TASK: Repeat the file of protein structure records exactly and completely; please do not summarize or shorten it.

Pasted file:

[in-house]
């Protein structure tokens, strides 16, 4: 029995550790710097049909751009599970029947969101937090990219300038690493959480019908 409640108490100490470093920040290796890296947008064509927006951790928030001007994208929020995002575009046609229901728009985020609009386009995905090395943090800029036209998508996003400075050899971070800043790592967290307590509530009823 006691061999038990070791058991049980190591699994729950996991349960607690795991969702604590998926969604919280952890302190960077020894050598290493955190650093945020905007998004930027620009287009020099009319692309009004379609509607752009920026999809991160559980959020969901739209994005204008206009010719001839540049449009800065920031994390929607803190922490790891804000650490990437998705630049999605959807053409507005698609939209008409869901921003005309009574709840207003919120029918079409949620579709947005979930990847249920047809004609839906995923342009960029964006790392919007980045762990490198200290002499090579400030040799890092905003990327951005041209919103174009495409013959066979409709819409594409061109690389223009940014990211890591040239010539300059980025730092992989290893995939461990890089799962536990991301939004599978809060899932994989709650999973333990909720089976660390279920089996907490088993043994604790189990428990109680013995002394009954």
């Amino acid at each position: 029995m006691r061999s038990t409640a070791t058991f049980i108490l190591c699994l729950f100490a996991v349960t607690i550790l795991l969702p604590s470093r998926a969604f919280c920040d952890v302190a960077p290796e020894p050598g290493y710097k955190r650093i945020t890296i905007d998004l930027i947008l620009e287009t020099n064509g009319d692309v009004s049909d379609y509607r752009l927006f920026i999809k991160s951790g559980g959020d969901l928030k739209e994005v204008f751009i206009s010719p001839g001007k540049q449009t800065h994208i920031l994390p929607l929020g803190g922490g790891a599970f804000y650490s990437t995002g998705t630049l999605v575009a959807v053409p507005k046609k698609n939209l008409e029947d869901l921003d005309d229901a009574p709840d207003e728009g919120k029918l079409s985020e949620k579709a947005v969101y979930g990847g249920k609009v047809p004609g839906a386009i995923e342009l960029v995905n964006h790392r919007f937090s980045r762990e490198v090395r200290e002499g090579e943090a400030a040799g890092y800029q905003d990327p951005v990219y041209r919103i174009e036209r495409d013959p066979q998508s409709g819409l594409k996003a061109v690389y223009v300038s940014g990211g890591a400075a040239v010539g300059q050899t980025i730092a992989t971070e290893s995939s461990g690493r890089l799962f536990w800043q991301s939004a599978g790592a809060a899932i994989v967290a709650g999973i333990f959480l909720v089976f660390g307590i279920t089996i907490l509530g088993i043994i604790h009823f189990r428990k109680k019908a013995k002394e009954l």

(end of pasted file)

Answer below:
[in-house]
């Protein structure tokens, strides 16, 4: 029995550790710097049909751009599970029947969101937090990219300038690493959480019908 409640108490100490470093920040290796890296947008064509927006951790928030001007994208929020995002575009046609229901728009985020609009386009995905090395943090800029036209998508996003400075050899971070800043790592967290307590509530009823 006691061999038990070791058991049980190591699994729950996991349960607690795991969702604590998926969604919280952890302190960077020894050598290493955190650093945020905007998004930027620009287009020099009319692309009004379609509607752009920026999809991160559980959020969901739209994005204008206009010719001839540049449009800065920031994390929607803190922490790891804000650490990437998705630049999605959807053409507005698609939209008409869901921003005309009574709840207003919120029918079409949620579709947005979930990847249920047809004609839906995923342009960029964006790392919007980045762990490198200290002499090579400030040799890092905003990327951005041209919103174009495409013959066979409709819409594409061109690389223009940014990211890591040239010539300059980025730092992989290893995939461990890089799962536990991301939004599978809060899932994989709650999973333990909720089976660390279920089996907490088993043994604790189990428990109680013995002394009954």
């Amino acid at each position: 029995m006691r061999s038990t409640a070791t058991f049980i108490l190591c699994l729950f100490a996991v349960t607690i550790l795991l969702p604590s470093r998926a969604f919280c920040d952890v302190a960077p290796e020894p050598g290493y710097k955190r650093i945020t890296i905007d998004l930027i947008l620009e287009t020099n064509g009319d692309v009004s049909d379609y509607r752009l927006f920026i999809k991160s951790g559980g959020d969901l928030k739209e994005v204008f751009i206009s010719p001839g001007k540049q449009t800065h994208i920031l994390p929607l929020g803190g922490g790891a599970f804000y650490s990437t995002g998705t630049l999605v575009a959807v053409p507005k046609k698609n939209l008409e029947d869901l921003d005309d229901a009574p709840d207003e728009g919120k029918l079409s985020e949620k579709a947005v969101y979930g990847g249920k609009v047809p004609g839906a386009i995923e342009l960029v995905n964006h790392r919007f937090s980045r762990e490198v090395r200290e002499g090579e943090a400030a040799g890092y800029q905003d990327p951005v990219y041209r919103i174009e036209r495409d013959p066979q998508s409709g819409l594409k996003a061109v690389y223009v300038s940014g990211g890591a400075a040239v010539g300059q050899t980025i730092a992989t971070e290893s995939s461990g690493r890089l799962f536990w800043q991301s939004a599978g790592a809060a899932i994989v967290a709650g999973i333990f959480l909720v089976f660390g307590i279920t089996i907490l509530g088993i043994i604790h009823f189990r428990k109680k019908a013995k002394e009954l």